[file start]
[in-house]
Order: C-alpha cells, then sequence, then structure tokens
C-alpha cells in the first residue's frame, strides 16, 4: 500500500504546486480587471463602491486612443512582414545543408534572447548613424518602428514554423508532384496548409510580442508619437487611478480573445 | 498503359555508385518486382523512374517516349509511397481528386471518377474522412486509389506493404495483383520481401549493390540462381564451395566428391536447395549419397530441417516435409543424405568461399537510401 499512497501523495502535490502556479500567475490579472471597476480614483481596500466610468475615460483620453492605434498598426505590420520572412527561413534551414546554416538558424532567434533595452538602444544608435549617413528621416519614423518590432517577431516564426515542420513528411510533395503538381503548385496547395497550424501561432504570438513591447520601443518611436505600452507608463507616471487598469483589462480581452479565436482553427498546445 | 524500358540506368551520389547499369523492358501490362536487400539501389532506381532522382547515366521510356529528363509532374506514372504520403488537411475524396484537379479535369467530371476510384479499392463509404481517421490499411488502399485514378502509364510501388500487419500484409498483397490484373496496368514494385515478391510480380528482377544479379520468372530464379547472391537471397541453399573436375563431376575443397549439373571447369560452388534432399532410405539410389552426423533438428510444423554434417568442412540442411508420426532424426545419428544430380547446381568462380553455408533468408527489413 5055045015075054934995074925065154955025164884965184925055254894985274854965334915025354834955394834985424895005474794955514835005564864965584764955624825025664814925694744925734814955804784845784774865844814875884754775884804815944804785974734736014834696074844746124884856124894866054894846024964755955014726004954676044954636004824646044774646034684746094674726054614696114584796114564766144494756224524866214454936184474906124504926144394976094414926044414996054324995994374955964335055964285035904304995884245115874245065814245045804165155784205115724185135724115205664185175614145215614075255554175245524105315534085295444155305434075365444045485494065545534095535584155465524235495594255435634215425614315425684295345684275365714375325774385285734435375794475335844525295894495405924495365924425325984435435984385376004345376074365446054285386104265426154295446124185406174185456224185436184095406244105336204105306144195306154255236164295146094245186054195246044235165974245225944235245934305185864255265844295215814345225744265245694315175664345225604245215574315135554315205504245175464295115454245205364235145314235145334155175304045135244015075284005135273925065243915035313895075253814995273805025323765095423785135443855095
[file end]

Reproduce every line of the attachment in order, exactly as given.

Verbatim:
[in-house]
Order: C-alpha cells, then sequence, then structure tokens
C-alpha cells in the first residue's frame, strides 16, 4: 500500500504546486480587471463602491486612443512582414545543408534572447548613424518602428514554423508532384496548409510580442508619437487611478480573445 | 498503359555508385518486382523512374517516349509511397481528386471518377474522412486509389506493404495483383520481401549493390540462381564451395566428391536447395549419397530441417516435409543424405568461399537510401 499512497501523495502535490502556479500567475490579472471597476480614483481596500466610468475615460483620453492605434498598426505590420520572412527561413534551414546554416538558424532567434533595452538602444544608435549617413528621416519614423518590432517577431516564426515542420513528411510533395503538381503548385496547395497550424501561432504570438513591447520601443518611436505600452507608463507616471487598469483589462480581452479565436482553427498546445 | 524500358540506368551520389547499369523492358501490362536487400539501389532506381532522382547515366521510356529528363509532374506514372504520403488537411475524396484537379479535369467530371476510384479499392463509404481517421490499411488502399485514378502509364510501388500487419500484409498483397490484373496496368514494385515478391510480380528482377544479379520468372530464379547472391537471397541453399573436375563431376575443397549439373571447369560452388534432399532410405539410389552426423533438428510444423554434417568442412540442411508420426532424426545419428544430380547446381568462380553455408533468408527489413 5055045015075054934995074925065154955025164884965184925055254894985274854965334915025354834955394834985424895005474794955514835005564864965584764955624825025664814925694744925734814955804784845784774865844814875884754775884804815944804785974734736014834696074844746124884856124894866054894846024964755955014726004954676044954636004824646044774646034684746094674726054614696114584796114564766144494756224524866214454936184474906124504926144394976094414926044414996054324995994374955964335055964285035904304995884245115874245065814245045804165155784205115724185135724115205664185175614145215614075255554175245524105315534085295444155305434075365444045485494065545534095535584155465524235495594255435634215425614315425684295345684275365714375325774385285734435375794475335844525295894495405924495365924425325984435435984385376004345376074365446054285386104265426154295446124185406174185456224185436184095406244105336204105306144195306154255236164295146094245186054195246044235165974245225944235245934305185864255265844295215814345225744265245694315175664345225604245215574315135554315205504245175464295115454245205364235145314235145334155175304045135244015075284005135273925065243915035313895075253814995273805025323765095423785135443855095